Great Health Guide


Easy ways to adapt to change.

- Dr Jenny Brockis

IF the thought that everything in your world is changing too fast is making you feel uncomforta­ble, it’s time to tap into how your brain is designed to help you adapt and thrive.

Change itself is not the problem, but keeping up with change can be, since it is the volume and velocity of change that’s causing us to feel stressed, making it harder to think straight or to know if we’re dealing with change in the right way. The brain loves familiarit­y, because it makes us feel safe. It feels nice to be cocooned under a warm blanket of knowing this is the way our world works.

There’s just one problem, staying in the status quo means you can get left behind when it comes to adopting to new technologi­es or new ways of thinking.


Change is no drama when it’s small, under our control and it’s something we desire such as a holiday, a new relationsh­ip or new home.

It gets hard when the change is imposed, and you’re not convinced you want it. Here, the brain sees change as a potential threat, responding in the same way as our ancestors did when confronted by the rustling of the grass which might be either the wind or a sabre tooth tiger looking for dinner.

Discover how your brain is designed to help you adapt & thrive.

Our reaction to that threat is immediate and we prepare to take flight, put up a fight or become frozen to the spot.

Once the immediate threat has disappeare­d, the body seeks to return to safety mode. But if you are facing multiple points of change your body and brain never gets a chance to switch off the stress response.


Neuroplast­icity is your brain’s ability to rewire itself in response to changes in the environmen­t through the formation of new and strengthen­ing of existing synaptic connection­s between existing brain cells. This facilitate­s new learning, formats memory and embeds habits.

This plasticity is freely available to us throughout our lives, meaning we are always capable of upskilling, upgrading and rewiring our neural circuitry and thus, we are keeping up with change.


If your intention is to quit smoking, drop a dress size or give up Facebook for three months, it’s good to know what your goal is, but also why you want it.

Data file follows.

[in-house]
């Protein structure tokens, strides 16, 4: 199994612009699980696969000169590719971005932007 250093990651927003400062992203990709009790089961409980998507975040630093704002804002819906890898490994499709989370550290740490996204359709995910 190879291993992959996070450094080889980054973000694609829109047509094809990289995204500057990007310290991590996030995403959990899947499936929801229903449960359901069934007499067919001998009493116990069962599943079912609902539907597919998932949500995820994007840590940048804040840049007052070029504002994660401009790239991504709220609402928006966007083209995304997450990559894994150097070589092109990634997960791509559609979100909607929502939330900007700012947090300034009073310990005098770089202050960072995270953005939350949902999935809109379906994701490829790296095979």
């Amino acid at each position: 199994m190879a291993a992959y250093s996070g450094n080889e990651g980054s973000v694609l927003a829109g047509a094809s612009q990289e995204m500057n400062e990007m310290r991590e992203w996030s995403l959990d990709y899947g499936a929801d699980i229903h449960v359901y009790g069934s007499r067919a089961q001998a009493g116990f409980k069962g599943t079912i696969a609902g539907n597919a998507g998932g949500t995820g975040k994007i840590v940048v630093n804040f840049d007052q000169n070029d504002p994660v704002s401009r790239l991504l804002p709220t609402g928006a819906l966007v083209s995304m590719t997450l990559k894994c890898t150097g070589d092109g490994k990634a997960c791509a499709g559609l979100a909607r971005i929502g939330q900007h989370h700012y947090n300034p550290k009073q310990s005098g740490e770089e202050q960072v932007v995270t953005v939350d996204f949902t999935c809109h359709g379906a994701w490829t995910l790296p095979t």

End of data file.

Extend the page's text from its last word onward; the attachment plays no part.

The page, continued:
Getting healthy and fit sounds very virtuous but isn’t compelling to your brain. You need to find the REAL reason you want that change; is it more confidence, higher selfesteem or time to spend with your kids?

2. Paint a picture

As clever as your brain is, it’s hopeless when it comes to future planning or dealing with abstract ideas. This is why painting a mental picture of yourself having achieved the desired change can help to convince your brain the change isn’t only possible, but you’ve done it already!

3. Embed the healthy habit

We are creatures of habit because it saves the brain-conscious energy.

Habits operate at a subconscio­us level, so unless we bring them to our conscious awareness it’s tough to override the old way of doing and implement the new. Your brain must be cleared and repeat the new way of working to establish and strengthen that new neural pathway that eventually becomes the brain’s default pathway.

How long does it take to create a new habit? That depends on the complexity of the habit and how determined you are to make it happen! Realistica­lly it could be anywhere between a week and a year. We spend months or years creating our habits, so installing a new one takes time, and we need to expect a few hiccups along the way.

4. Lower the bar

Big changes can easily overwhelm the brain so start low with one small change at a time and enjoy the positive ripple effect that can follow. Success is highly motivating so break down the task into easily digestible bites and enjoy the journey.

5. Get support

Change can feel lonely so share your vision and encourage others to support you in your quest. This will boost motivation and of course it’s always nicer to share those celebrator­y dopamine cupcakes of success with friends.

6. Accept failure

Some change doesn’t work out and that’s OK. Accepting that some change will fail reduces our fear of failure and risk aversion and supports greater possibilit­y thinking.

7. Change isn’t inevitable in everything

While there is a lot changing in our lives there are some things that hold constant. Love, tenacity, resilience and strong positive relationsh­ips can all help you to effectivel­y navigate those muddy waters of change.

8. Change deserves to be led

Taking the lead is more effective than trying to manage change. When change is normal, expected and desired, your brain will work with you to make it happen.

Change is all about evolution and personal growth, which is why choosing to embed new habits that will support you and knowing how your brain can trick you into feeling afraid will keep you more change agile. So by keeping up with change, you can always adapt and thrive.

Dr Jenny Brockis is a Medical Practition­er and Board-Certified Lifestyle Physician specialisi­ng in brain health and mental performanc­e. Jenny’s approach to overcoming life’s challenges is based on practical neuroscien­ce which enables people to understand their thoughts and actions leading to effective behavioura­l change. Jenny is the author of Smarter,

Sharper Thinking (Wiley) and may be contacted via her website.

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